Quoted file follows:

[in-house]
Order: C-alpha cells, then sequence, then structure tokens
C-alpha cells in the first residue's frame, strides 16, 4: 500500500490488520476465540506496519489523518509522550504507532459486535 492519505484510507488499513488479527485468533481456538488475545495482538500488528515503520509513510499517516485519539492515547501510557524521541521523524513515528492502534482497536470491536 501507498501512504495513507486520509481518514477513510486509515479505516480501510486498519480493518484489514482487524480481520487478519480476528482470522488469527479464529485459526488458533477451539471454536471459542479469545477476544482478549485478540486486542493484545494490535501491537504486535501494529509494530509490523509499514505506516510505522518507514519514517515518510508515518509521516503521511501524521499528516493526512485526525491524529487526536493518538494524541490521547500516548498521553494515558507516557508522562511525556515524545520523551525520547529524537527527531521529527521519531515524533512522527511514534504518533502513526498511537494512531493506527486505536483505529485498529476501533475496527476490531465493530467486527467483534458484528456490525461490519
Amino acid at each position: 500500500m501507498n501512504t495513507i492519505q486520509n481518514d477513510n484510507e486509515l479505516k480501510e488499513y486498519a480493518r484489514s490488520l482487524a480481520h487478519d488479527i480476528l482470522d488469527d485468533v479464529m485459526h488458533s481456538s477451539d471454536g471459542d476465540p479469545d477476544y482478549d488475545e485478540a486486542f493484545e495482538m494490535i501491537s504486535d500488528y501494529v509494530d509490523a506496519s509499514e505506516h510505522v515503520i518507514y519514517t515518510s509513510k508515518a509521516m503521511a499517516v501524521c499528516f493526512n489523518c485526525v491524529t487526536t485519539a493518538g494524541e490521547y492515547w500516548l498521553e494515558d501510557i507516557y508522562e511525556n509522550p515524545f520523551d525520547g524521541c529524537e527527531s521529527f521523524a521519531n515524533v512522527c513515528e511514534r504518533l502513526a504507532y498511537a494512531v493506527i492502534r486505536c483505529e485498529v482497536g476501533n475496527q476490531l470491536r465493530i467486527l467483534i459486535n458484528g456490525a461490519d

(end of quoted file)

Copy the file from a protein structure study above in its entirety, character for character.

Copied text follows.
[in-house]
Order: C-alpha cells, then sequence, then structure tokens
C-alpha cells in the first residue's frame, strides 16, 4: 500500500490488520476465540506496519489523518509522550504507532459486535 492519505484510507488499513488479527485468533481456538488475545495482538500488528515503520509513510499517516485519539492515547501510557524521541521523524513515528492502534482497536470491536 501507498501512504495513507486520509481518514477513510486509515479505516480501510486498519480493518484489514482487524480481520487478519480476528482470522488469527479464529485459526488458533477451539471454536471459542479469545477476544482478549485478540486486542493484545494490535501491537504486535501494529509494530509490523509499514505506516510505522518507514519514517515518510508515518509521516503521511501524521499528516493526512485526525491524529487526536493518538494524541490521547500516548498521553494515558507516557508522562511525556515524545520523551525520547529524537527527531521529527521519531515524533512522527511514534504518533502513526498511537494512531493506527486505536483505529485498529476501533475496527476490531465493530467486527467483534458484528456490525461490519
Amino acid at each position: 500500500m501507498n501512504t495513507i492519505q486520509n481518514d477513510n484510507e486509515l479505516k480501510e488499513y486498519a480493518r484489514s490488520l482487524a480481520h487478519d488479527i480476528l482470522d488469527d485468533v479464529m485459526h488458533s481456538s477451539d471454536g471459542d476465540p479469545d477476544y482478549d488475545e485478540a486486542f493484545e495482538m494490535i501491537s504486535d500488528y501494529v509494530d509490523a506496519s509499514e505506516h510505522v515503520i518507514y519514517t515518510s509513510k508515518a509521516m503521511a499517516v501524521c499528516f493526512n489523518c485526525v491524529t487526536t485519539a493518538g494524541e490521547y492515547w500516548l498521553e494515558d501510557i507516557y508522562e511525556n509522550p515524545f520523551d525520547g524521541c529524537e527527531s521529527f521523524a521519531n515524533v512522527c513515528e511514534r504518533l502513526a504507532y498511537a494512531v493506527i492502534r486505536c483505529e485498529v482497536g476501533n475496527q476490531l470491536r465493530i467486527l467483534i459486535n458484528g456490525a461490519d